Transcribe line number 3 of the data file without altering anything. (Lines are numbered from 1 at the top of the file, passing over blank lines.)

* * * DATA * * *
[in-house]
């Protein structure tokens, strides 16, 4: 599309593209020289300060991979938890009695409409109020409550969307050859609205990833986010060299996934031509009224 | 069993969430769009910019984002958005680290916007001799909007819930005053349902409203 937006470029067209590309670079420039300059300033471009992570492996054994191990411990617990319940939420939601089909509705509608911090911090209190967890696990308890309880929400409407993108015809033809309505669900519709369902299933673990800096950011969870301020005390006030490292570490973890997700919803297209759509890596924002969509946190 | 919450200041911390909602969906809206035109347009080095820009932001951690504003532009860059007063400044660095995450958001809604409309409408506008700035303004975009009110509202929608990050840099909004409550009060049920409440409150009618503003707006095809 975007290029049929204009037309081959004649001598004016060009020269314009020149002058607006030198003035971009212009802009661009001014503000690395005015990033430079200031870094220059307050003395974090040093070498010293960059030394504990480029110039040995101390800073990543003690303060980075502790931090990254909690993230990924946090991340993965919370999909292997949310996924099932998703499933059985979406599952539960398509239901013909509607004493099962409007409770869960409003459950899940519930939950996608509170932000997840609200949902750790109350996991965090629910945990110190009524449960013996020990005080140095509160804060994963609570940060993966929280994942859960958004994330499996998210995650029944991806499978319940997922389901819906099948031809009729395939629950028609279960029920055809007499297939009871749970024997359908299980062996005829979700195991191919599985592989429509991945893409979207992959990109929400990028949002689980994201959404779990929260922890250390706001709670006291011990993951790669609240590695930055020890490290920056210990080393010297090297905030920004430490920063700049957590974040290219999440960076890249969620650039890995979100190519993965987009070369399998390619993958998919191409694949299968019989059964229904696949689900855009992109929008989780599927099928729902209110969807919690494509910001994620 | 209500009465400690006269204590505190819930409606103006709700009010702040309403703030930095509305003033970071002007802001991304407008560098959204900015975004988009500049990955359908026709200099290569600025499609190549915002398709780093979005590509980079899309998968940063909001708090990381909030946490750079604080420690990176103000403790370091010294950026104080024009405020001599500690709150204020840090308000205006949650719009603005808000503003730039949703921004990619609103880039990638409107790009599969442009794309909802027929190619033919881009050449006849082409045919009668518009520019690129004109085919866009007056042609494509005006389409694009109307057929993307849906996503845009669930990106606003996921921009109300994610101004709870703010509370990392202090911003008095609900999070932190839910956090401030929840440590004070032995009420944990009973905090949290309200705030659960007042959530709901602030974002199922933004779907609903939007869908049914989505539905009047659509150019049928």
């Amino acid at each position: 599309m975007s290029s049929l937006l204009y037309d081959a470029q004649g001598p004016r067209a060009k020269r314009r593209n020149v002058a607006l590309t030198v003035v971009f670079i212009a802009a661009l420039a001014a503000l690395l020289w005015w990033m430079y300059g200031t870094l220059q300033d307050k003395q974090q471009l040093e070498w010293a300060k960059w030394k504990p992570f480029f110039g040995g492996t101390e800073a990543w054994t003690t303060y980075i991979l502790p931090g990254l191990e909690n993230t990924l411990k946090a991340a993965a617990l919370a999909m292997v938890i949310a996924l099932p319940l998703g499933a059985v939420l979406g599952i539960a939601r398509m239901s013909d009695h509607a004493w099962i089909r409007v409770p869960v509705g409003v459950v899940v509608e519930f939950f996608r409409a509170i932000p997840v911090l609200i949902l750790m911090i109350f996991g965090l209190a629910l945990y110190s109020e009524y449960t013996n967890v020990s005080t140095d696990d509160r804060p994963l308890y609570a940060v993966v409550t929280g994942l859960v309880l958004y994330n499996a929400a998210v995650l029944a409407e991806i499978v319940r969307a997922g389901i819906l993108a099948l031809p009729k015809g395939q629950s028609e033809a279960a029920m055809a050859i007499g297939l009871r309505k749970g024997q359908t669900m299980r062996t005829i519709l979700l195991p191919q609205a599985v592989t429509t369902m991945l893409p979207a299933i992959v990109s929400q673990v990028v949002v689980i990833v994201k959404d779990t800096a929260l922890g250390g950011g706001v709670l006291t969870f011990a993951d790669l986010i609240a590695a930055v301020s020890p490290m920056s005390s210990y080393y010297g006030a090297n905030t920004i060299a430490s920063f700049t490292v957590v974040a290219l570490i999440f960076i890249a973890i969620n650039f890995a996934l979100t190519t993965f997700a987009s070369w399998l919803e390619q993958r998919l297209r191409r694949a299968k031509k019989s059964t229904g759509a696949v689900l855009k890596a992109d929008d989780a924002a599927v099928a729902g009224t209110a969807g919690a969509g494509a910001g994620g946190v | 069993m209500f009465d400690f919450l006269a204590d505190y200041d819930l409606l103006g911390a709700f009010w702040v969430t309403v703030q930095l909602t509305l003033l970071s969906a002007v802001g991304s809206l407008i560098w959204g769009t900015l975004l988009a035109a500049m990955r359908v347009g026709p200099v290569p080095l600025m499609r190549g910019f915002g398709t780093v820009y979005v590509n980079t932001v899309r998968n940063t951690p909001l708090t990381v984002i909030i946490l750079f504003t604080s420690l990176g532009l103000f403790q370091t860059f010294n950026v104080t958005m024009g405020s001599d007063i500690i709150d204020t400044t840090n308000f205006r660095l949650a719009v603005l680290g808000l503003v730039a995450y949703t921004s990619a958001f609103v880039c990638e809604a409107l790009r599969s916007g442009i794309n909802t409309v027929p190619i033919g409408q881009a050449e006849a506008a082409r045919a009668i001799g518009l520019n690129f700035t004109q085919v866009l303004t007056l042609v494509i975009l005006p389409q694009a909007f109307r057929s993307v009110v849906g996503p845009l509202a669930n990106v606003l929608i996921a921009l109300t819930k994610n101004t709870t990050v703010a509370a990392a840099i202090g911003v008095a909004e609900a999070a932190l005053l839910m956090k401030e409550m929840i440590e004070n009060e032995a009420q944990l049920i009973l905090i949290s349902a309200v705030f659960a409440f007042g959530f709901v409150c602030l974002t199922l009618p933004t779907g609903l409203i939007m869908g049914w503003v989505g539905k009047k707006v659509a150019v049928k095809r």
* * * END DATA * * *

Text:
């Amino acid at each position: 599309m975007s290029s049929l937006l204009y037309d081959a470029q004649g001598p004016r067209a060009k020269r314009r593209n020149v002058a607006l590309t030198v003035v971009f670079i212009a802009a661009l420039a001014a503000l690395l020289w005015w990033m430079y300059g200031t870094l220059q300033d307050k003395q974090q471009l040093e070498w010293a300060k960059w030394k504990p992570f480029f110039g040995g492996t101390e800073a990543w054994t003690t303060y980075i991979l502790p931090g990254l191990e909690n993230t990924l411990k946090a991340a993965a617990l919370a999909m292997v938890i949310a996924l099932p319940l998703g499933a059985v939420l979406g599952i539960a939601r398509m239901s013909d009695h509607a004493w099962i089909r409007v409770p869960v509705g409003v459950v899940v509608e519930f939950f996608r409409a509170i932000p997840v911090l609200i949902l750790m911090i109350f996991g965090l209190a629910l945990y110190s109020e009524y449960t013996n967890v020990s005080t140095d696990d509160r804060p994963l308890y609570a940060v993966v409550t929280g994942l859960v309880l958004y994330n499996a929400a998210v995650l029944a409407e991806i499978v319940r969307a997922g389901i819906l993108a099948l031809p009729k015809g395939q629950s028609e033809a279960a029920m055809a050859i007499g297939l009871r309505k749970g024997q359908t669900m299980r062996t005829i519709l979700l195991p191919q609205a599985v592989t429509t369902m991945l893409p979207a299933i992959v990109s929400q673990v990028v949002v689980i990833v994201k959404d779990t800096a929260l922890g250390g950011g706001v709670l006291t969870f011990a993951d790669l986010i609240a590695a930055v301020s020890p490290m920056s005390s210990y080393y010297g006030a090297n905030t920004i060299a430490s920063f700049t490292v957590v974040a290219l570490i999440f960076i890249a973890i969620n650039f890995a996934l979100t190519t993965f997700a987009s070369w399998l919803e390619q993958r998919l297209r191409r694949a299968k031509k019989s059964t229904g759509a696949v689900l855009k890596a992109d929008d989780a924002a599927v099928a729902g009224t209110a969807g919690a969509g494509a910001g994620g946190v | 069993m209500f009465d400690f919450l006269a204590d505190y200041d819930l409606l103006g911390a709700f009010w702040v969430t309403v703030q930095l909602t509305l003033l970071s969906a002007v802001g991304s809206l407008i560098w959204g769009t900015l975004l988009a035109a500049m990955r359908v347009g026709p200099v290569p080095l600025m499609r190549g910019f915002g398709t780093v820009y979005v590509n980079t932001v899309r998968n940063t951690p909001l708090t990381v984002i909030i946490l750079f504003t604080s420690l990176g532009l103000f403790q370091t860059f010294n950026v104080t958005m024009g405020s001599d007063i500690i709150d204020t400044t840090n308000f205006r660095l949650a719009v603005l680290g808000l503003v730039a995450y949703t921004s990619a958001f609103v880039c990638e809604a409107l790009r599969s916007g442009i794309n909802t409309v027929p190619i033919g409408q881009a050449e006849a506008a082409r045919a009668i001799g518009l520019n690129f700035t004109q085919v866009l303004t007056l042609v494509i975009l005006p389409q694009a909007f109307r057929s993307v009110v849906g996503p845009l509202a669930n990106v606003l929608i996921a921009l109300t819930k994610n101004t709870t990050v703010a509370a990392a840099i202090g911003v008095a909004e609900a999070a932190l005053l839910m956090k401030e409550m929840i440590e004070n009060e032995a009420q944990l049920i009973l905090i949290s349902a309200v705030f659960a409440f007042g959530f709901v409150c602030l974002t199922l009618p933004t779907g609903l409203i939007m869908g049914w503003v989505g539905k009047k707006v659509a150019v049928k095809r």